Heathfield avoid relegation in spite of big home loss
Medway too strong for game but injury-hit home side
Heathfield 10 Medway 51
Heathfield retained their position in London SE2 for another year thanks to results elsewhere. On the pitch the league champions Medway strolled to an eight try to one win against a game but limited home side. Injuries and assorted availability issues meant that this was a much changed and weaker side than Heathfield would have liked. Late withdrawals for illness and injury upset preparations and then Sean Crozier had to retire to the bench shortly before kickoff through illness so Harry Reilly started at fly half. Eventually Heathfield just ran out of bodies against a large well-drilled opposition who belong in a higher league.
In the early exchanges David Bayly nearly succeeded with an audacious interception but the subsequent pass went wrong. Medway soon started to establish their preferred pattern of play with strong direct running and skilful offloads to supporting runners. This led to a decent try on the left hand side after seven minutes (0-5).
However Heathfield immediately came back with a move from a set scrum as a lovely Reilly pass set Toby Wallace and George Gomersall off down the left flank in an excellent move that just went wrong on the visitors’ try line.
Indeed Heathfield now had one of their best periods in the game with several challenging attacks in which Ethan Walker often figured with combative runs. The Medway backs did look uncomfortable when the young Heathfield three quarters ran at them. During this period Heathfield had two long range penalty attempts but Mylo Vanner-Macken was just off target with both.
Sadly Bayly now had to retire with a reportedly serious knee injury. He has been one of Heathfield’s most influential players this season so this was a serious loss. Nonetheless debutant James Pancaldi now replaced him and was afterwards one of those picked out for special praise for a feisty and important contribution.
A major part of Medway’s success comes from their back row with three sizeable and skilful players who make good yards and combine well. Heathfield’s back row of Pancaldi, Harry Vidler and Walker had a tough but worthy day at the office against this impressive unit. The Medway No 8, Jordan Stubbington, had a great game, typically making ten yards off the back of the scrum and collecting at least two tries.
Toby Warren continued his excellent season with a strong run which was exploited through a couple of phases and eventually Ollie Brown put George Gomersall in for fine try, converted by Vanner-Macken (7-5). Medway soon replied as their second row, Alex O’Leary, ran onto a good pass and then had remarkable pace to score from forty yards out (7-10).
Heathfield were still being competitive at this stage and a Vanner-Macken penalty levelled the score (10-10). However the physical toll was mounting and Sean Crozier, although not really fit, replaced the injured Toby Wallace. Medway regained the lead with a penalty (10-13) and then after a big run by Stubbington, they closed the first half with a try for their fly half Charlie Wardzynski who enjoyed a good day behind a pack generally going forward (10-20).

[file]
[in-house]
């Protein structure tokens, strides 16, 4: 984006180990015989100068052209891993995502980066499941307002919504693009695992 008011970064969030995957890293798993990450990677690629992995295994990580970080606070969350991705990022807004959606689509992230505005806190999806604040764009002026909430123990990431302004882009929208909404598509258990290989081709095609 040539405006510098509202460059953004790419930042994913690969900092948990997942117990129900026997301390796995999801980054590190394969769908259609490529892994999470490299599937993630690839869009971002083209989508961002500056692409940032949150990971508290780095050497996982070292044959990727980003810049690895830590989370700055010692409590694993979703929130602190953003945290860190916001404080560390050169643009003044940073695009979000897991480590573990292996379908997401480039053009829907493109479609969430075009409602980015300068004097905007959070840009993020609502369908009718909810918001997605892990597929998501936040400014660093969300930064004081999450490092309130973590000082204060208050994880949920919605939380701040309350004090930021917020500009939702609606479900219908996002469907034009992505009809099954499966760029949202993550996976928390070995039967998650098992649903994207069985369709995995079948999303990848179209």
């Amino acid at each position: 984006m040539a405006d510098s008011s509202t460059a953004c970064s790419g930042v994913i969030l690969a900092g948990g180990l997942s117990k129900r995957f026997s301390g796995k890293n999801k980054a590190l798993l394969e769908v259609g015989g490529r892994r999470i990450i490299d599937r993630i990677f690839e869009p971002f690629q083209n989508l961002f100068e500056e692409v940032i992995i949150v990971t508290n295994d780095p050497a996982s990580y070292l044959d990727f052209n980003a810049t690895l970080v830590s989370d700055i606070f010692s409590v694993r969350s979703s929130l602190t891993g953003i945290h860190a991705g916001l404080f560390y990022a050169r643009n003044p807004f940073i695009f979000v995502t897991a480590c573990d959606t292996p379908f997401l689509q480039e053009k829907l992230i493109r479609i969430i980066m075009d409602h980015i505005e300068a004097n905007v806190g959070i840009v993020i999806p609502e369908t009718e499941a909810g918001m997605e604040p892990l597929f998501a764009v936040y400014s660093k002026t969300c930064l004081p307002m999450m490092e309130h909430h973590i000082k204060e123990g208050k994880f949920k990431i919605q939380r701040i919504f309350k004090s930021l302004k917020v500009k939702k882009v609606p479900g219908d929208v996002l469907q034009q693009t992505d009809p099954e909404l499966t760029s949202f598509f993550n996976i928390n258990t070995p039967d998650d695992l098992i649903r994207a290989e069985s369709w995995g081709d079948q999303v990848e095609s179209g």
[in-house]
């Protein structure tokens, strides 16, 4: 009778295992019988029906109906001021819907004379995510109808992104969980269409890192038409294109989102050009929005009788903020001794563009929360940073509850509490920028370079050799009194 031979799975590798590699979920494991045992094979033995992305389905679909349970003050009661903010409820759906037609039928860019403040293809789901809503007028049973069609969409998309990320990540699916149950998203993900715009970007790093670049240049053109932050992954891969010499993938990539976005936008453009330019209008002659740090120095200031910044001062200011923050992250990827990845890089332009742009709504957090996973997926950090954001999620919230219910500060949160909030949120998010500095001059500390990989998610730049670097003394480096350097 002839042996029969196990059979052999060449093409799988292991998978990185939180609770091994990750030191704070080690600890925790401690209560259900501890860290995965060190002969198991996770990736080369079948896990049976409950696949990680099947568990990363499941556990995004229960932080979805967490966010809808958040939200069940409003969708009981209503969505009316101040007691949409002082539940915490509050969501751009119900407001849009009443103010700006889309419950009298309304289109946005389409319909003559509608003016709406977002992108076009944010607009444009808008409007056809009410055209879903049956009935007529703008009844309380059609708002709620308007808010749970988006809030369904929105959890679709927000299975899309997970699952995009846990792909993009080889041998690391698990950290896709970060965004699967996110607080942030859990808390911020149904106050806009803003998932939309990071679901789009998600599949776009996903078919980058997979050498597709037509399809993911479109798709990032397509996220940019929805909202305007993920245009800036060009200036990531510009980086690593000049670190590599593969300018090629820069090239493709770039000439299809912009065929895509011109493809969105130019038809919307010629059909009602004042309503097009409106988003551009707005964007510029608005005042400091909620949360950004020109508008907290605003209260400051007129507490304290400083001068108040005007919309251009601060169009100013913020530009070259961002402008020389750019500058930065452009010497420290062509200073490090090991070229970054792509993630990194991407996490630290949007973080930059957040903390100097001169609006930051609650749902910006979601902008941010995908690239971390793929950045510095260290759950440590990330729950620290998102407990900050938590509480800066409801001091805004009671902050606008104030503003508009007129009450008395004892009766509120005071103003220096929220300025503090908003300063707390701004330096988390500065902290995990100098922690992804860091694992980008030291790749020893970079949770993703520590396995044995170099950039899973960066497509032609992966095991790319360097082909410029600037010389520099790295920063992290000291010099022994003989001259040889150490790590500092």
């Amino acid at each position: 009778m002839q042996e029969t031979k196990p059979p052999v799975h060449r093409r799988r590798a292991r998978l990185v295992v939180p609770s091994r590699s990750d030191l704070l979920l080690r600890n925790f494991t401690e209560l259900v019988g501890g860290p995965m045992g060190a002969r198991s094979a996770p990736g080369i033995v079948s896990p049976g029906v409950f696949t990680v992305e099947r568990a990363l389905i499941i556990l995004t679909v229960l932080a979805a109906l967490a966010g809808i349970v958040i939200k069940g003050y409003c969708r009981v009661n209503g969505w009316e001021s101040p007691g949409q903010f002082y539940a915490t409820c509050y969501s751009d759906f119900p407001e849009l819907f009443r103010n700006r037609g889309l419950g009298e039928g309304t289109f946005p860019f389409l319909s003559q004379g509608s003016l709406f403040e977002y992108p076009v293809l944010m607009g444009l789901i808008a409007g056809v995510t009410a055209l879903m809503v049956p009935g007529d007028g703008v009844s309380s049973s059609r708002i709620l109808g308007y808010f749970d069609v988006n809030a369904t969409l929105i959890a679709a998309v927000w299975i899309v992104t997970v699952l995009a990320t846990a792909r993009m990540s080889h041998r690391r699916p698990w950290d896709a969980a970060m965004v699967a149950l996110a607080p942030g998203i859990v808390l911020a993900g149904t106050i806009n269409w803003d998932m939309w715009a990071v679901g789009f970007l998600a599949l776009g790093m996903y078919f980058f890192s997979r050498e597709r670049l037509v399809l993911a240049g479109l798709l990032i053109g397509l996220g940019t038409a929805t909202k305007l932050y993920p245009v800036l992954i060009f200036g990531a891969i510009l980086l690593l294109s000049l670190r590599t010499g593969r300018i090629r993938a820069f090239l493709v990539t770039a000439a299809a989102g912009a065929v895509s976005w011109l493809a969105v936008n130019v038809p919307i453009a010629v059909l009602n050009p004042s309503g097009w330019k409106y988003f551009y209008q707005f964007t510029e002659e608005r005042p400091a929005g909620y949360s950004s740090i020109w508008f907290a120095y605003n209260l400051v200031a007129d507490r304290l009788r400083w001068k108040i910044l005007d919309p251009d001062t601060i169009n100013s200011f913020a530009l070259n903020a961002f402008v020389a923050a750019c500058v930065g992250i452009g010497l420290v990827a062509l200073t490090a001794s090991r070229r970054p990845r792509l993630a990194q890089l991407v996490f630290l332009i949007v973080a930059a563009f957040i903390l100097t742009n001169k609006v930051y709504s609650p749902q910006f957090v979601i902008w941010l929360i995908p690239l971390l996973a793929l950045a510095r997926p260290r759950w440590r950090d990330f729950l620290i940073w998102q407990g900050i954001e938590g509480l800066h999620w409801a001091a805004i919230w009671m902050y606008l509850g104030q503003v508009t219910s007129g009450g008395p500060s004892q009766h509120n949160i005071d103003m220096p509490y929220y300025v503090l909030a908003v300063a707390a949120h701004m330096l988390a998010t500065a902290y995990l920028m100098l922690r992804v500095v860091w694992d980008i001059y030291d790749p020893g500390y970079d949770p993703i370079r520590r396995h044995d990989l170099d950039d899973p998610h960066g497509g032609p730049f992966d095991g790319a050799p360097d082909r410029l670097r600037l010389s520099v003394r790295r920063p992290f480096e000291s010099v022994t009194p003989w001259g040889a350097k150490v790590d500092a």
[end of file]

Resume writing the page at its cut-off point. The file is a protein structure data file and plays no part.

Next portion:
The second half was fairly one-sided as Medway were too big and well-drilled for the game home side so tries came steadily.
Munch May was widely praised for his combative efforts in defence against much larger opponents. Veteran Kobe Tonkin defied the years to put in a full 80 minutes with plenty of useful carries. Walker eventually had to leave the field for injury and Tom Watkins made yet another fine contribution from the bench. Indeed Heathfield took a ball against the head with Watkins on and Fraser Goatcher in the second row – and this on a day when the Medway scrum mostly had a distinct edge. Goatcher also had a number of useful runs ball in hand and his front row colleague Ollie Stables had yet another impactful game with big tackles and yards gained.
Gomersall was now binned for offside,’ taking one for the team’ and Heathfield’s position was worsened when Crozier had to leave the field for injury, at least partly caused by a late hit that resulted in a yellow card for the Medway number 6.
In spite of being two men short, Heathfield only leaked one try in this period. Indeed the home defence looked in good shape as it generally contained repeated charges on the five metre line.
The final try was claimed by Stubbington with a fine run from at least half way as tired home legs finally gave him best.
There is clearly a gulf between London 1 sides like Medway, and then the large London based sides who occupy the remaining top half of the SE2 table. After them there is a huge gap of 26 league points and six of the seven sides below that break are community based sides such as Heathfield.
A look at this year’s Heathfield results shows that at home they won 5 out of 11 (including two wins against teams finishing 3rd and 4th) and until today’s result never lost at home by more than 5 points. The away performance is poor but a little improvement in the home results will keep Heathfield at this level.
Crowborough can validly say that they have been punching above their weight in surviving at this level for several years and Heathfield, with half the population of Crowborough, will doubtless face a similar battle in future years. Crowborough and Bromley, who were probably relegated after today’s results, will be looking for a prompt return to this level next season. They, and Heathfield, are probably best described as level 7 ½ sides who will always float between the two leagues (unless someone waves a chequebook!).
Well done to Medway, best wishes to Old Colfeians in their playoff for promotion, sympathy to Dartfordians who were worthy of a promotion place but are denied by the vagaries of the disciplinary system.